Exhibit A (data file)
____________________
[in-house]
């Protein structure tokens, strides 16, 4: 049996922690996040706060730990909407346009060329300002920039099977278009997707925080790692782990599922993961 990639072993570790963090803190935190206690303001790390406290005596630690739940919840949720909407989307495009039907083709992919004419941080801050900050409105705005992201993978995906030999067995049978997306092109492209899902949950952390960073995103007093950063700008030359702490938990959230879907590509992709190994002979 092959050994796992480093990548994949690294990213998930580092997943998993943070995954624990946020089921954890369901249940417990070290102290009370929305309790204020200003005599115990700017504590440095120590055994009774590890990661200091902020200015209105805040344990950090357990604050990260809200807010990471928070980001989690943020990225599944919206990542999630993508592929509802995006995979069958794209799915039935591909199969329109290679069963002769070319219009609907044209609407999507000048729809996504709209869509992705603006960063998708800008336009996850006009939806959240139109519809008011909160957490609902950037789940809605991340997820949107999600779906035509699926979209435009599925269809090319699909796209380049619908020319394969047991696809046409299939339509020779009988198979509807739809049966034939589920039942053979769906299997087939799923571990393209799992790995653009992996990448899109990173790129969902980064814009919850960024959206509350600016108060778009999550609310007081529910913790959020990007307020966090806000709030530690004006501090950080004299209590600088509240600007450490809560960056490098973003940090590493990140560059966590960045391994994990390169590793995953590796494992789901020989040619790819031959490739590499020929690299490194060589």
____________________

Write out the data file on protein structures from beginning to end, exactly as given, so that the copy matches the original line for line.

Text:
[in-house]
């Protein structure tokens, strides 16, 4: 049996922690996040706060730990909407346009060329300002920039099977278009997707925080790692782990599922993961 990639072993570790963090803190935190206690303001790390406290005596630690739940919840949720909407989307495009039907083709992919004419941080801050900050409105705005992201993978995906030999067995049978997306092109492209899902949950952390960073995103007093950063700008030359702490938990959230879907590509992709190994002979 092959050994796992480093990548994949690294990213998930580092997943998993943070995954624990946020089921954890369901249940417990070290102290009370929305309790204020200003005599115990700017504590440095120590055994009774590890990661200091902020200015209105805040344990950090357990604050990260809200807010990471928070980001989690943020990225599944919206990542999630993508592929509802995006995979069958794209799915039935591909199969329109290679069963002769070319219009609907044209609407999507000048729809996504709209869509992705603006960063998708800008336009996850006009939806959240139109519809008011909160957490609902950037789940809605991340997820949107999600779906035509699926979209435009599925269809090319699909796209380049619908020319394969047991696809046409299939339509020779009988198979509807739809049966034939589920039942053979769906299997087939799923571990393209799992790995653009992996990448899109990173790129969902980064814009919850960024959206509350600016108060778009999550609310007081529910913790959020990007307020966090806000709030530690004006501090950080004299209590600088509240600007450490809560960056490098973003940090590493990140560059966590960045391994994990390169590793995953590796494992789901020989040619790819031959490739590499020929690299490194060589």